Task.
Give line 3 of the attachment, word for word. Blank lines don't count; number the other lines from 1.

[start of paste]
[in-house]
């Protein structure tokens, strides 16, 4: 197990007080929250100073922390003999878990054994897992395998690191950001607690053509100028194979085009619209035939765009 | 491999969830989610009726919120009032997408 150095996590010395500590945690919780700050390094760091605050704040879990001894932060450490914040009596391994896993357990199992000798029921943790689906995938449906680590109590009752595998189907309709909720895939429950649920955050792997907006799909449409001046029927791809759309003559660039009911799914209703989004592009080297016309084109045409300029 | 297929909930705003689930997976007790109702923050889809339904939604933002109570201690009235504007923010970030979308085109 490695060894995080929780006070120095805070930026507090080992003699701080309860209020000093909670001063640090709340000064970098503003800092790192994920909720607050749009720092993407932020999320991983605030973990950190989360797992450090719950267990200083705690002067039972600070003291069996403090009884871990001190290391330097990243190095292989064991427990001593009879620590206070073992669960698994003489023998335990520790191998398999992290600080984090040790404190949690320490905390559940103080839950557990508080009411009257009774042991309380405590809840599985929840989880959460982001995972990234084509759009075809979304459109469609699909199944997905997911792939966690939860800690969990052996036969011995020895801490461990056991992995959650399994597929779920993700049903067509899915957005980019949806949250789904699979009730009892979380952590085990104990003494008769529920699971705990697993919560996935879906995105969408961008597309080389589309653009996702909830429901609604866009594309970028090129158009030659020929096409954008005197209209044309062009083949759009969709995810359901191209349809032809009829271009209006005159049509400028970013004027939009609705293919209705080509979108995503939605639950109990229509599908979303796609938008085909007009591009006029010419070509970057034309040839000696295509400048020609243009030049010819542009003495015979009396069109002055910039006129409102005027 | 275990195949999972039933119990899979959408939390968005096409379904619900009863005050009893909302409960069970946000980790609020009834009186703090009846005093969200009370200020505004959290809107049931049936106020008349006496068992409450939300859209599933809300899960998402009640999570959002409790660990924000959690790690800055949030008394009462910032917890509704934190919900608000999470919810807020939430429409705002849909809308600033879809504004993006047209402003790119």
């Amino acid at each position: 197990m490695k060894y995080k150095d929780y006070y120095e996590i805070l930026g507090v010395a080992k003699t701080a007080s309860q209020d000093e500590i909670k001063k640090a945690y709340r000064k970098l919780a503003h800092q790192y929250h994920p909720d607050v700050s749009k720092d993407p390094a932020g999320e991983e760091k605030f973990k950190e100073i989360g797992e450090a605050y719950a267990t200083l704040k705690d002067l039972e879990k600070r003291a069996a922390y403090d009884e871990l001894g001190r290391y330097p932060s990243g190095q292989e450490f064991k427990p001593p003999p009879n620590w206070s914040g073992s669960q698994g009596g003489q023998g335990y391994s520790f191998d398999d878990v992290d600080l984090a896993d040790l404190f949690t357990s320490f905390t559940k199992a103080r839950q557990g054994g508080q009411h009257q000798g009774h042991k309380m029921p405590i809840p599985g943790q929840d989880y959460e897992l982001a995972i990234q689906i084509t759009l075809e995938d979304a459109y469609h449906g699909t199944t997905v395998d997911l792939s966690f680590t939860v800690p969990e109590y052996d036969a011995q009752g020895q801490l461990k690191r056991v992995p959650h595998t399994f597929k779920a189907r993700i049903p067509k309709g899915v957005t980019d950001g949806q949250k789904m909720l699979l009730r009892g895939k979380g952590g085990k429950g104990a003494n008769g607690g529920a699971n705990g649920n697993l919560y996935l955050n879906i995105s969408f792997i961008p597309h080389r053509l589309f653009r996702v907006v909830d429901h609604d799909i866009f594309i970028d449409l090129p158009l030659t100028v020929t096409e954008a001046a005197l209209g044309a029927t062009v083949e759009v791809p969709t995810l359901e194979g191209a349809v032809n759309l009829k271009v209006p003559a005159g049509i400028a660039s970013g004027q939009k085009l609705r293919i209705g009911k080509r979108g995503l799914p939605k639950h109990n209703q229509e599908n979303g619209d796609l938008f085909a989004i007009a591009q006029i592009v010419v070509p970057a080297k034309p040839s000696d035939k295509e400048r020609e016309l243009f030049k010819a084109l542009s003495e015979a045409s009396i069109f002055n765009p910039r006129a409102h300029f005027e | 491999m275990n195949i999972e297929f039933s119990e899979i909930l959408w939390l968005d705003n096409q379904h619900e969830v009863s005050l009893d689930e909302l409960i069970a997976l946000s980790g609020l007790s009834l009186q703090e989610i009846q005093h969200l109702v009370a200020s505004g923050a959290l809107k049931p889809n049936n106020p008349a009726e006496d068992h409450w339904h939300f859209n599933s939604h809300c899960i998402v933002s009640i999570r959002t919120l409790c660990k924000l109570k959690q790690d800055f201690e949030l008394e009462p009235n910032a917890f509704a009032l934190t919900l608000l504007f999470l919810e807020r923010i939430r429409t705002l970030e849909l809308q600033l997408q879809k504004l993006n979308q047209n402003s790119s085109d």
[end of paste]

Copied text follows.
């Amino acid at each position: 197990m490695k060894y995080k150095d929780y006070y120095e996590i805070l930026g507090v010395a080992k003699t701080a007080s309860q209020d000093e500590i909670k001063k640090a945690y709340r000064k970098l919780a503003h800092q790192y929250h994920p909720d607050v700050s749009k720092d993407p390094a932020g999320e991983e760091k605030f973990k950190e100073i989360g797992e450090a605050y719950a267990t200083l704040k705690d002067l039972e879990k600070r003291a069996a922390y403090d009884e871990l001894g001190r290391y330097p932060s990243g190095q292989e450490f064991k427990p001593p003999p009879n620590w206070s914040g073992s669960q698994g009596g003489q023998g335990y391994s520790f191998d398999d878990v992290d600080l984090a896993d040790l404190f949690t357990s320490f905390t559940k199992a103080r839950q557990g054994g508080q009411h009257q000798g009774h042991k309380m029921p405590i809840p599985g943790q929840d989880y959460e897992l982001a995972i990234q689906i084509t759009l075809e995938d979304a459109y469609h449906g699909t199944t997905v395998d997911l792939s966690f680590t939860v800690p969990e109590y052996d036969a011995q009752g020895q801490l461990k690191r056991v992995p959650h595998t399994f597929k779920a189907r993700i049903p067509k309709g899915v957005t980019d950001g949806q949250k789904m909720l699979l009730r009892g895939k979380g952590g085990k429950g104990a003494n008769g607690g529920a699971n705990g649920n697993l919560y996935l955050n879906i995105s969408f792997i961008p597309h080389r053509l589309f653009r996702v907006v909830d429901h609604d799909i866009f594309i970028d449409l090129p158009l030659t100028v020929t096409e954008a001046a005197l209209g044309a029927t062009v083949e759009v791809p969709t995810l359901e194979g191209a349809v032809n759309l009829k271009v209006p003559a005159g049509i400028a660039s970013g004027q939009k085009l609705r293919i209705g009911k080509r979108g995503l799914p939605k639950h109990n209703q229509e599908n979303g619209d796609l938008f085909a989004i007009a591009q006029i592009v010419v070509p970057a080297k034309p040839s000696d035939k295509e400048r020609e016309l243009f030049k010819a084109l542009s003495e015979a045409s009396i069109f002055n765009p910039r006129a409102h300029f005027e | 491999m275990n195949i999972e297929f039933s119990e899979i909930l959408w939390l968005d705003n096409q379904h619900e969830v009863s005050l009893d689930e909302l409960i069970a997976l946000s980790g609020l007790s009834l009186q703090e989610i009846q005093h969200l109702v009370a200020s505004g923050a959290l809107k049931p889809n049936n106020p008349a009726e006496d068992h409450w339904h939300f859209n599933s939604h809300c899960i998402v933002s009640i999570r959002t919120l409790c660990k924000l109570k959690q790690d800055f201690e949030l008394e009462p009235n910032a917890f509704a009032l934190t919900l608000l504007f999470l919810e807020r923010i939430r429409t705002l970030e849909l809308q600033l997408q879809k504004l993006n979308q047209n402003s790119s085109d």